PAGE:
“Rents in Cork rose 14% over the 12 months from September of last year. This is driving more and more people into homelessness and, crucially, making it extremely difficult for them to exit homelessness.
“Currently, rent supplement for a single person in Cork City is €550 per month, but the average rent in Cork City for a one-bed property is €867 per month. So, you can see the difficulty that people can face.”
Simon helps people address those difficulties, but it’s up to us to help Simon.
‘It doesn’t matter what you do to raise money’
In the eight years since I proposed the Sing For Simon carol singing, I and my small, but enthusiastic Irish Examiner group have come to realise and rely on the fact that the people of Cork have a high tolerance, are forgiving, and, most of all, appreciate it when people are trying to do something good, even if the result is bad.
Truly, it doesn’t matter what you do to raise money for charity, and how you do it, just do it. Joy to the World indeed.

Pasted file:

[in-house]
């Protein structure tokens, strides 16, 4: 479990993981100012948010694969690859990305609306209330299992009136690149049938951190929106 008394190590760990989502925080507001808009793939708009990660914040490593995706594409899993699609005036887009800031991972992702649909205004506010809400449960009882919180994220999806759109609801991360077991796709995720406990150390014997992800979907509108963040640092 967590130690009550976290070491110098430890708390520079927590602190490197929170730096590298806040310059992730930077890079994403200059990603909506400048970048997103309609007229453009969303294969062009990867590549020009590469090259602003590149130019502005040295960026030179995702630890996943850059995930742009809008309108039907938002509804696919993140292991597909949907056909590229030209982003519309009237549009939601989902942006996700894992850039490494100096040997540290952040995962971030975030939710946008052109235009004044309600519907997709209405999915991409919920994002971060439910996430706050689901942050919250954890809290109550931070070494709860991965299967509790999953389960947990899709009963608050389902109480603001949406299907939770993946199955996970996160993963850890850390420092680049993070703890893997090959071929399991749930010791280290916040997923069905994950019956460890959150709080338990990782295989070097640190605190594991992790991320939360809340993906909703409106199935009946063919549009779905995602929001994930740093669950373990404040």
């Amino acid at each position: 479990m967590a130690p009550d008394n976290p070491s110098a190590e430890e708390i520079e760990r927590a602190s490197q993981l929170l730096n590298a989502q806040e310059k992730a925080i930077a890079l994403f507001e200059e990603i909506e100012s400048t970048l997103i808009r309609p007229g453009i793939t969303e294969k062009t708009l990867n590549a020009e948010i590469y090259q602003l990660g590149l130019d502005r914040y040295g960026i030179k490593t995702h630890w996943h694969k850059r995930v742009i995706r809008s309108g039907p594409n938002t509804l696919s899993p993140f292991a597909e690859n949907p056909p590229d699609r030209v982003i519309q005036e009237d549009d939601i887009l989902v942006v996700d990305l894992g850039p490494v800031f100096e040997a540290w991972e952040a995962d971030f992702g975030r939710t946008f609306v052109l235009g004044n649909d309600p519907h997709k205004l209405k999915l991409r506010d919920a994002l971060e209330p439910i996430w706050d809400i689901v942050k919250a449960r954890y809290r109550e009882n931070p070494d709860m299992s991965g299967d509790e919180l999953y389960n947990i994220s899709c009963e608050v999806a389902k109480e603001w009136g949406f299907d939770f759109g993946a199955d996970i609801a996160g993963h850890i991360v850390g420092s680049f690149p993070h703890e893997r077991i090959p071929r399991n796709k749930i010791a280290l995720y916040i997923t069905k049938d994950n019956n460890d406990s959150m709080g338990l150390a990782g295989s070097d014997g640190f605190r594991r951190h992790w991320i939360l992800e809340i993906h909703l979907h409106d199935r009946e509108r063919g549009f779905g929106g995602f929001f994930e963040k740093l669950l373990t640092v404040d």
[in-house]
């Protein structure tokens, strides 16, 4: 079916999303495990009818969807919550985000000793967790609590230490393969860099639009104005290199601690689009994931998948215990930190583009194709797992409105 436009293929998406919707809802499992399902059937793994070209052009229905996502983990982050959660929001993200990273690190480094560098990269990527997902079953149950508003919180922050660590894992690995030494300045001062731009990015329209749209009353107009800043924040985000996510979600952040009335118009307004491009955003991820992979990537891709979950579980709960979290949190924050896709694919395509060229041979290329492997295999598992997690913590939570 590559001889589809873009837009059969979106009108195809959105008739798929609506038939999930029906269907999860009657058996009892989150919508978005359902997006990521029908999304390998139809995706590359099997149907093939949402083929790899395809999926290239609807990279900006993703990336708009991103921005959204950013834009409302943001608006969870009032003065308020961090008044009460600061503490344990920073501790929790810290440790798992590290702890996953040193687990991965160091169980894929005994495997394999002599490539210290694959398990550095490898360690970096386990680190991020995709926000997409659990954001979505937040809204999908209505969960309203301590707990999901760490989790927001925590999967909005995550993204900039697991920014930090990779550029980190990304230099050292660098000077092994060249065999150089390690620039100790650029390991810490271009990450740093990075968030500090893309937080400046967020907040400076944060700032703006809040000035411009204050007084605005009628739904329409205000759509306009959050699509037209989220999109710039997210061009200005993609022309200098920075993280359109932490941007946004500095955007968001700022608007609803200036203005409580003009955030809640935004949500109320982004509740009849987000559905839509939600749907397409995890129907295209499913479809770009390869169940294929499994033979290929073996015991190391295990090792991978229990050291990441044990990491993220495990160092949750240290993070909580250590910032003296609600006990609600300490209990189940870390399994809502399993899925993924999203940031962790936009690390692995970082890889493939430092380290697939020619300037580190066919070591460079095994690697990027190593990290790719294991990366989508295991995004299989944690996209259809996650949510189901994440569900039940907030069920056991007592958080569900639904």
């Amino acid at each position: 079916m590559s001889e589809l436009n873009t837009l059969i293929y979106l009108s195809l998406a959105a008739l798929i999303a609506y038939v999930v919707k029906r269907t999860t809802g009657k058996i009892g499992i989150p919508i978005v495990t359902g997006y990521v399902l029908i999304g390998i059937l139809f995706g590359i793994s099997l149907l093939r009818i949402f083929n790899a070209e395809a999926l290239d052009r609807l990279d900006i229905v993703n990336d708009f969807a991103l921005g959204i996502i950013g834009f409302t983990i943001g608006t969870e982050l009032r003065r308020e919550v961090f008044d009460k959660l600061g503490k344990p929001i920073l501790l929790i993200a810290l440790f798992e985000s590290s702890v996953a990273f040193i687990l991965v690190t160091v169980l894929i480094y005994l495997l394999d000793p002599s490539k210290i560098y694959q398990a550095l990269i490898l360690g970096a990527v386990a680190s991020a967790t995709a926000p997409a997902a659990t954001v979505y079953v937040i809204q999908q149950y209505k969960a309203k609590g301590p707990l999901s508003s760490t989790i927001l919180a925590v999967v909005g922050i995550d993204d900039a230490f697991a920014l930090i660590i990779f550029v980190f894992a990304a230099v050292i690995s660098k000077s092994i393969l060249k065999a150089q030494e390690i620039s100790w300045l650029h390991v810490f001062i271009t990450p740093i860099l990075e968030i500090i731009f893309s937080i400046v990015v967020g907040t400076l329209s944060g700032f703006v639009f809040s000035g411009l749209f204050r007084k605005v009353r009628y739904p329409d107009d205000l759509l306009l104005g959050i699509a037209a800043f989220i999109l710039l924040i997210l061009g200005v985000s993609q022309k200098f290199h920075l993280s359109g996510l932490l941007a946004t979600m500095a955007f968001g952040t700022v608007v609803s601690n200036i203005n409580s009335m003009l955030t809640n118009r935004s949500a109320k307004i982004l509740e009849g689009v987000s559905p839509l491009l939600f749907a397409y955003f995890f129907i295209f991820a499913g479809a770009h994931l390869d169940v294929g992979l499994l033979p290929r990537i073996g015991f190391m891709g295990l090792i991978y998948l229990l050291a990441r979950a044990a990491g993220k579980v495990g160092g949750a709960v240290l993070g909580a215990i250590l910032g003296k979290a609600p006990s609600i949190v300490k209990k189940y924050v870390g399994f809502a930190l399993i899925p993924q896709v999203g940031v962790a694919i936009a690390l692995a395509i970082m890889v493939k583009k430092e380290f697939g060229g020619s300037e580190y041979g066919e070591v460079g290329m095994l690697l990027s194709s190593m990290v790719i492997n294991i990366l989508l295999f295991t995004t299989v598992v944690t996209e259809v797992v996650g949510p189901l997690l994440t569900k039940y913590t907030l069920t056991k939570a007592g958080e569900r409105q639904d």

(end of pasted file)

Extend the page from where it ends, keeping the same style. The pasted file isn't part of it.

Cork Simon has its own ideas, says Sophie Johnston, research and communications co-ordinator.
“We have a busy calendar in the run-up to Christmas, with many events listed on our website. For example, people can take part in our Christmas Jumper Day fundraiser. There are Christmas Day swims. Of course, there is carol singing, and, (she says, joking) “as you appreciate, John, you don’t need to be a singer. It’s about doing something for the greater good. For the more athletic, there is the Turkey Trot and also the Seven Heads Walk,” says Sophie.
“We would encourage people to take part in our fundraising events, but we would also invite people to come up with their own ideas, the more imaginative the better. We are only too happy to help.”